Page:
Question A: A product manager suggests development of a non tobacco cigarette blended from wheat, Cocoa, and citrus.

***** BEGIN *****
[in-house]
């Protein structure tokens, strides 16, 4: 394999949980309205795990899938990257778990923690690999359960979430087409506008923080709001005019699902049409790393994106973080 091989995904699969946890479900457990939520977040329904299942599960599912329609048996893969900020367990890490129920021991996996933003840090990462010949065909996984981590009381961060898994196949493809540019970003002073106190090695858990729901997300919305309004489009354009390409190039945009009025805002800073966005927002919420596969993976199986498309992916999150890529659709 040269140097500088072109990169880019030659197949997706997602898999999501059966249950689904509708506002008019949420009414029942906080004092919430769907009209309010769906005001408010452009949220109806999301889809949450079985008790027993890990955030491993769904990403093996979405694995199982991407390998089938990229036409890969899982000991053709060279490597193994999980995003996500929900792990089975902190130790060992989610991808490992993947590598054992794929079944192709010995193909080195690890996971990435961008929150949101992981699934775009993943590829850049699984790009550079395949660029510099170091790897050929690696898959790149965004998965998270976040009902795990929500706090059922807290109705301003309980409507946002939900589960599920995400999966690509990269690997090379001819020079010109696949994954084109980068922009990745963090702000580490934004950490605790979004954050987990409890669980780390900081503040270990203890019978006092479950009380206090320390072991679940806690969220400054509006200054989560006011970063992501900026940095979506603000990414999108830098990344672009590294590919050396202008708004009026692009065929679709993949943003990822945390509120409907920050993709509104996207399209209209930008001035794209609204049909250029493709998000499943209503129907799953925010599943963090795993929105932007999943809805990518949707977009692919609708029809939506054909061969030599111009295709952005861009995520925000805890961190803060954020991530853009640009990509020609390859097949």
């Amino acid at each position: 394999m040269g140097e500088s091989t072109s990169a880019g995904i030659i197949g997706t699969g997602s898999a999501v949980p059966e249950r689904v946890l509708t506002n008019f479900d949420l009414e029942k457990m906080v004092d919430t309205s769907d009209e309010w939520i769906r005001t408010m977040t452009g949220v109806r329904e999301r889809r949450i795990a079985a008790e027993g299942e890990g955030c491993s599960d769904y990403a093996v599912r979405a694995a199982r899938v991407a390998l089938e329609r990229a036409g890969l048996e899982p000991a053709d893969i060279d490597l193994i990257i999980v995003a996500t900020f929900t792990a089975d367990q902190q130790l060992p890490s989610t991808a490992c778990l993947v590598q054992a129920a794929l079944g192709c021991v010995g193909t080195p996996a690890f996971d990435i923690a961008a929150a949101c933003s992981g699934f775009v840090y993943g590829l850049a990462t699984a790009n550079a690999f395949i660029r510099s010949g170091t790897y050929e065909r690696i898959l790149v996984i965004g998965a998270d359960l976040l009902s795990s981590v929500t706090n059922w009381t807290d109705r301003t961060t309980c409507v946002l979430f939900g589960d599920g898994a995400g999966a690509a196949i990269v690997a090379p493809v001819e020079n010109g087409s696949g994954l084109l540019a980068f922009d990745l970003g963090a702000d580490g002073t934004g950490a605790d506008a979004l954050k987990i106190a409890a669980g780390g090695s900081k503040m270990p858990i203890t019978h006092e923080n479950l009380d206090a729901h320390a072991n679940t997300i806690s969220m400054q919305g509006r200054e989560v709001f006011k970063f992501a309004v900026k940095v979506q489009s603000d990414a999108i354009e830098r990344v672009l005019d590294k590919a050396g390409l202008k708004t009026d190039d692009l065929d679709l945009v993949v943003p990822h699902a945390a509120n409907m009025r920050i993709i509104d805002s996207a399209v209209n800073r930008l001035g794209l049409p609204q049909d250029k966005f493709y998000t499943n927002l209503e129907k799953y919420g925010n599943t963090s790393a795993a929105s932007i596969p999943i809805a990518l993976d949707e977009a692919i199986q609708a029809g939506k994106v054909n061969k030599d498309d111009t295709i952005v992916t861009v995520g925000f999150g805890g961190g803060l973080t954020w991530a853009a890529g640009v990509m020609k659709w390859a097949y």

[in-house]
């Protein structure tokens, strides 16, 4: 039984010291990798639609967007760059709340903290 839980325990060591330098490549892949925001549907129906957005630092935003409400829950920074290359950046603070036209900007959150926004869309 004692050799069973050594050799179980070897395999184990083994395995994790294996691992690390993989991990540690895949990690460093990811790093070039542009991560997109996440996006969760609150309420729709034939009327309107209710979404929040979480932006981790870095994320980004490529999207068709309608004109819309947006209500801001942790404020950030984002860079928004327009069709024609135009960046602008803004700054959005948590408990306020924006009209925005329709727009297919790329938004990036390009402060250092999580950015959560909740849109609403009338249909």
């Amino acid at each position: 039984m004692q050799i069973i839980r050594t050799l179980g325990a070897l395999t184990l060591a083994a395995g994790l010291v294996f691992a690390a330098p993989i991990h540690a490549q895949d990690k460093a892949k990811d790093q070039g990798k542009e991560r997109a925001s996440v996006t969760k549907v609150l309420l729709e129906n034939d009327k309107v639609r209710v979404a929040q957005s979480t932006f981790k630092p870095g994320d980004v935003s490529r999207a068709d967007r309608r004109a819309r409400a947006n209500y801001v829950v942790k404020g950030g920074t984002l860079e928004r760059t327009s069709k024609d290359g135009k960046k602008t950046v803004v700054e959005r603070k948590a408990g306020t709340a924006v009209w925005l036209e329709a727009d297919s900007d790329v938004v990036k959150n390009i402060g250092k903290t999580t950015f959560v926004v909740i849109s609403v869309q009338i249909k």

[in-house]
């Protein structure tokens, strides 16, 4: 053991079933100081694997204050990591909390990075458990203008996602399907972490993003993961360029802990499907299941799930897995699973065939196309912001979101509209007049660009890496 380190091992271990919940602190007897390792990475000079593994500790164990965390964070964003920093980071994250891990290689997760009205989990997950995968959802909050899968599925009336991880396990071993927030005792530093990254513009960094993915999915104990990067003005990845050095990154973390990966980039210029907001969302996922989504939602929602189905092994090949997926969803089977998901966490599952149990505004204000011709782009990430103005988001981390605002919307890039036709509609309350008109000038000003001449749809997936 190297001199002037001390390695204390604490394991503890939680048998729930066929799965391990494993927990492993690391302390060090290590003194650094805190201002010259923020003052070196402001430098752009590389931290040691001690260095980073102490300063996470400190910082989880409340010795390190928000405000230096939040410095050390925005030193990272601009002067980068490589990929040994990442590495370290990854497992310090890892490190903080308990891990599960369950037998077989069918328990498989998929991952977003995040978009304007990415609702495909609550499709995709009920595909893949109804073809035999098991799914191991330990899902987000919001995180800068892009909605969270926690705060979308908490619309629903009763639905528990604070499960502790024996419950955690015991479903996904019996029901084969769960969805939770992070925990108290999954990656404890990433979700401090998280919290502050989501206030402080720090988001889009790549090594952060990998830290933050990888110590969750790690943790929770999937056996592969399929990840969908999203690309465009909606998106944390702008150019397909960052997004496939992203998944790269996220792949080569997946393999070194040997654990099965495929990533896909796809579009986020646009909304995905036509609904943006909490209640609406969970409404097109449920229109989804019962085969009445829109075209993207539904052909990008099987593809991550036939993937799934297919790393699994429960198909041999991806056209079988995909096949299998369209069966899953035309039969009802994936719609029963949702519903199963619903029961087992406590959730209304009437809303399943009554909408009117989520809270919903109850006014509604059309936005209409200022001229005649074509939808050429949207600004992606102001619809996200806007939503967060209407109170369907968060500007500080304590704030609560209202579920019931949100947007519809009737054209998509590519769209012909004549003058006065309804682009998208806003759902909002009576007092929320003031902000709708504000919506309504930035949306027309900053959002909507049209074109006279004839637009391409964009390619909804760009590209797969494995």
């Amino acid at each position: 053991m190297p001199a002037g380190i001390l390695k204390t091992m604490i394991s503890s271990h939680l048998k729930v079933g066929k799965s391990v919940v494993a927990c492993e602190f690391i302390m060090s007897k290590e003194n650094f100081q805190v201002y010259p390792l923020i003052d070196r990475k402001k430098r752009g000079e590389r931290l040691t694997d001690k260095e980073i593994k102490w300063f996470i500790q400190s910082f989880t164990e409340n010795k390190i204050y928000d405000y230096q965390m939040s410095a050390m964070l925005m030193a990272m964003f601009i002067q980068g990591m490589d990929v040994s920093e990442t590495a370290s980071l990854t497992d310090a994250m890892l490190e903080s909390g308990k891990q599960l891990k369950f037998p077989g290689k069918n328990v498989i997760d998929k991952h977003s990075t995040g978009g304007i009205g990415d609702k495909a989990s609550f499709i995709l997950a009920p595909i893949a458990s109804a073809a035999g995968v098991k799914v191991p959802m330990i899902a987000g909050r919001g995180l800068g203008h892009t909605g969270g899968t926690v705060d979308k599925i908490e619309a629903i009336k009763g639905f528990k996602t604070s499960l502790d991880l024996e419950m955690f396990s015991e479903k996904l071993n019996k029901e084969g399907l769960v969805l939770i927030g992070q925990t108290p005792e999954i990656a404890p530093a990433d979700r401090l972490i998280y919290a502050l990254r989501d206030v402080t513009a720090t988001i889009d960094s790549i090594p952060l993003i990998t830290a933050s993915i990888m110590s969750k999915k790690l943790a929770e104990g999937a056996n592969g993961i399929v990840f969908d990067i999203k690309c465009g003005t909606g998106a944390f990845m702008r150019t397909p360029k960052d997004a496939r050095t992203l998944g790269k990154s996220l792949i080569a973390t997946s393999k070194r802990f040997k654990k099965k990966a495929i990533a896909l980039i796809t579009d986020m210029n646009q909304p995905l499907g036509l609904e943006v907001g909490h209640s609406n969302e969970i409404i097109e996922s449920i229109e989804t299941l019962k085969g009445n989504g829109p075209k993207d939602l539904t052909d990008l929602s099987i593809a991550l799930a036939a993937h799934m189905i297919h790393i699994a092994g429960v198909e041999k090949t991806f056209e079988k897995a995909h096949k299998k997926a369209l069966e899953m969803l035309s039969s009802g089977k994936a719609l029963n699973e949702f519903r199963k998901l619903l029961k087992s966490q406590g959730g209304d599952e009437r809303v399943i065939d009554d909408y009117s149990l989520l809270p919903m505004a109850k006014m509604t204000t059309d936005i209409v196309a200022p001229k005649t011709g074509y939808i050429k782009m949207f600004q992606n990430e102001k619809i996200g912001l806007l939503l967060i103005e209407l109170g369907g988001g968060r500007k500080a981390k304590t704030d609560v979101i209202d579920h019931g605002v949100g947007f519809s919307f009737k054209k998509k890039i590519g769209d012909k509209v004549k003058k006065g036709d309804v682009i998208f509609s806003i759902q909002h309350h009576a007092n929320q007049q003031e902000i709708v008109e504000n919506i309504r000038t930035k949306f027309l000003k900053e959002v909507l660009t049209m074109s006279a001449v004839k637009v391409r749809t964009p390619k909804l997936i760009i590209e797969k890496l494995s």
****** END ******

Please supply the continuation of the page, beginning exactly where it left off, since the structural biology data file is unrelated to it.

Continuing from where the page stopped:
Answer: Concept Testing is a good method here within Exploratory Research. Concept Testing will allow this new idea to be presented in front of customers either by film or written and ask if they think it is new and different, if they would use it, and whether they like the idea. This will allow the product manager to get a feel for this product prior to doing any more research, development, and manufacturing. This could also be done via a Pilot Study. A Pilot Study will allow a non-biased view of how the consumer may react to a product such as this by obtaining primary data that will reflect the concerns, likes, and dislikes of the new product. An additional added value of a Pilot Study is that it is based on a smaller exploratory research product that uses sampling but does not require rigorous standards or costs associated to the research. Focus Group Interviews also could benefit here as this technique within exploratory research is very popular with discussions surrounding advertising. Focus Group Interviews are small in nature and can focus on the new-product concept. This idea focuses on concerns and group discussions more to document the outcome of the focus groups discussions final insight to the desired product change. I picture however within the focus groups a room filled with smoke and a bunch of smokers testing the new product and maybe comparing it to their more desired cigarette. Something that may happen later down the road before the development and manufacturing of the cigarette, however to be affective this should be tested as stated within the Concept Testing method so that users can actually taste the product to make up their minds.
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